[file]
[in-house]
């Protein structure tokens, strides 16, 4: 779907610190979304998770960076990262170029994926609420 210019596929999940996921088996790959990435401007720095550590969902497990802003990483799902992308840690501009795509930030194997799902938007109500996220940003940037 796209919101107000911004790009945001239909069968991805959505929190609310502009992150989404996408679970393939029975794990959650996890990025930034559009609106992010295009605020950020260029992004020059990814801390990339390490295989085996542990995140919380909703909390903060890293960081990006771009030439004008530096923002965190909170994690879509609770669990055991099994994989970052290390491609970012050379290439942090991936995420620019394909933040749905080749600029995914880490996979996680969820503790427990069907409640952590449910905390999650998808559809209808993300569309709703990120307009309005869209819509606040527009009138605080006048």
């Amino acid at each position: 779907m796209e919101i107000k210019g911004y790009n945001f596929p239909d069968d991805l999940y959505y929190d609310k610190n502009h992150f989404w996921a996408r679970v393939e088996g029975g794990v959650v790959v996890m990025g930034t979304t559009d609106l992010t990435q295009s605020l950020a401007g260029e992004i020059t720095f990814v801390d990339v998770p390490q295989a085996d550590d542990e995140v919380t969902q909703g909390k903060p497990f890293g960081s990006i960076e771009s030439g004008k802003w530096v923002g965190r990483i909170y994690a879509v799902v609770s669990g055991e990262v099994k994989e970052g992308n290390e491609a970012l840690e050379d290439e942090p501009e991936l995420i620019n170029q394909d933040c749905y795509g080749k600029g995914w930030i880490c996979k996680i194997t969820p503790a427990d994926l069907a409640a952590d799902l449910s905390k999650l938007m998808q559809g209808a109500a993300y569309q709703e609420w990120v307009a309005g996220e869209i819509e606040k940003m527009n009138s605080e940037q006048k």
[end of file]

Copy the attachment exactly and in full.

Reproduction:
[in-house]
């Protein structure tokens, strides 16, 4: 779907610190979304998770960076990262170029994926609420 210019596929999940996921088996790959990435401007720095550590969902497990802003990483799902992308840690501009795509930030194997799902938007109500996220940003940037 796209919101107000911004790009945001239909069968991805959505929190609310502009992150989404996408679970393939029975794990959650996890990025930034559009609106992010295009605020950020260029992004020059990814801390990339390490295989085996542990995140919380909703909390903060890293960081990006771009030439004008530096923002965190909170994690879509609770669990055991099994994989970052290390491609970012050379290439942090991936995420620019394909933040749905080749600029995914880490996979996680969820503790427990069907409640952590449910905390999650998808559809209808993300569309709703990120307009309005869209819509606040527009009138605080006048």
């Amino acid at each position: 779907m796209e919101i107000k210019g911004y790009n945001f596929p239909d069968d991805l999940y959505y929190d609310k610190n502009h992150f989404w996921a996408r679970v393939e088996g029975g794990v959650v790959v996890m990025g930034t979304t559009d609106l992010t990435q295009s605020l950020a401007g260029e992004i020059t720095f990814v801390d990339v998770p390490q295989a085996d550590d542990e995140v919380t969902q909703g909390k903060p497990f890293g960081s990006i960076e771009s030439g004008k802003w530096v923002g965190r990483i909170y994690a879509v799902v609770s669990g055991e990262v099994k994989e970052g992308n290390e491609a970012l840690e050379d290439e942090p501009e991936l995420i620019n170029q394909d933040c749905y795509g080749k600029g995914w930030i880490c996979k996680i194997t969820p503790a427990d994926l069907a409640a952590d799902l449910s905390k999650l938007m998808q559809g209808a109500a993300y569309q709703e609420w990120v307009a309005g996220e869209i819509e606040k940003m527009n009138s605080e940037q006048k």